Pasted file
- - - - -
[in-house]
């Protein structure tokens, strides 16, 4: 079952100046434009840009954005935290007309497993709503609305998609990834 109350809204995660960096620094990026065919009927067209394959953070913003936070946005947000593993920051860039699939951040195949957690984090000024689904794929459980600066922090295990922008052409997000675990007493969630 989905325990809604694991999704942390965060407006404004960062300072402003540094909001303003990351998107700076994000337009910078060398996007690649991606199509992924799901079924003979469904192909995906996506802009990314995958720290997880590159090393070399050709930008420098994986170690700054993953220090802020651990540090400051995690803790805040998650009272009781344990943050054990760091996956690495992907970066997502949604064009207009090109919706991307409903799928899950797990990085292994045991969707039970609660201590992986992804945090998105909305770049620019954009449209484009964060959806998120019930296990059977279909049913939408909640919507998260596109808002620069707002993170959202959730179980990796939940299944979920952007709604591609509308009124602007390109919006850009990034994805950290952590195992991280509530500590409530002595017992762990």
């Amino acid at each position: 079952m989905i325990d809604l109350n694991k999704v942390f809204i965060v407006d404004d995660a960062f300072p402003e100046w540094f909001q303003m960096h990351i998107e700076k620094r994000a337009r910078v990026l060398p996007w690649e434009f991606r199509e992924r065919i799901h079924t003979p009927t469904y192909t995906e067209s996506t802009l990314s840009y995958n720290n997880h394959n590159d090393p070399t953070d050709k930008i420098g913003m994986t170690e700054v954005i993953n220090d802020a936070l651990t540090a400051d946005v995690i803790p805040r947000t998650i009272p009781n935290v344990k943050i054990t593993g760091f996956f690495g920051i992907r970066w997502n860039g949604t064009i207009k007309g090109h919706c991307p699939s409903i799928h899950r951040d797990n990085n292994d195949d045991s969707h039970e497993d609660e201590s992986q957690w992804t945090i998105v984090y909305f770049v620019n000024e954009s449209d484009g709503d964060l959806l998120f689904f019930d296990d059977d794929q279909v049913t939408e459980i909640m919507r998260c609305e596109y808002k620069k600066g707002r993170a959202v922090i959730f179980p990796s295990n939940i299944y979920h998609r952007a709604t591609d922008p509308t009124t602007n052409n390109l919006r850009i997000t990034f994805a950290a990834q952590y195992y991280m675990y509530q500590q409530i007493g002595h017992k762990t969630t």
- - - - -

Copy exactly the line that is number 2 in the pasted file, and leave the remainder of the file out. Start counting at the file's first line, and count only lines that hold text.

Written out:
């Protein structure tokens, strides 16, 4: 079952100046434009840009954005935290007309497993709503609305998609990834 109350809204995660960096620094990026065919009927067209394959953070913003936070946005947000593993920051860039699939951040195949957690984090000024689904794929459980600066922090295990922008052409997000675990007493969630 989905325990809604694991999704942390965060407006404004960062300072402003540094909001303003990351998107700076994000337009910078060398996007690649991606199509992924799901079924003979469904192909995906996506802009990314995958720290997880590159090393070399050709930008420098994986170690700054993953220090802020651990540090400051995690803790805040998650009272009781344990943050054990760091996956690495992907970066997502949604064009207009090109919706991307409903799928899950797990990085292994045991969707039970609660201590992986992804945090998105909305770049620019954009449209484009964060959806998120019930296990059977279909049913939408909640919507998260596109808002620069707002993170959202959730179980990796939940299944979920952007709604591609509308009124602007390109919006850009990034994805950290952590195992991280509530500590409530002595017992762990």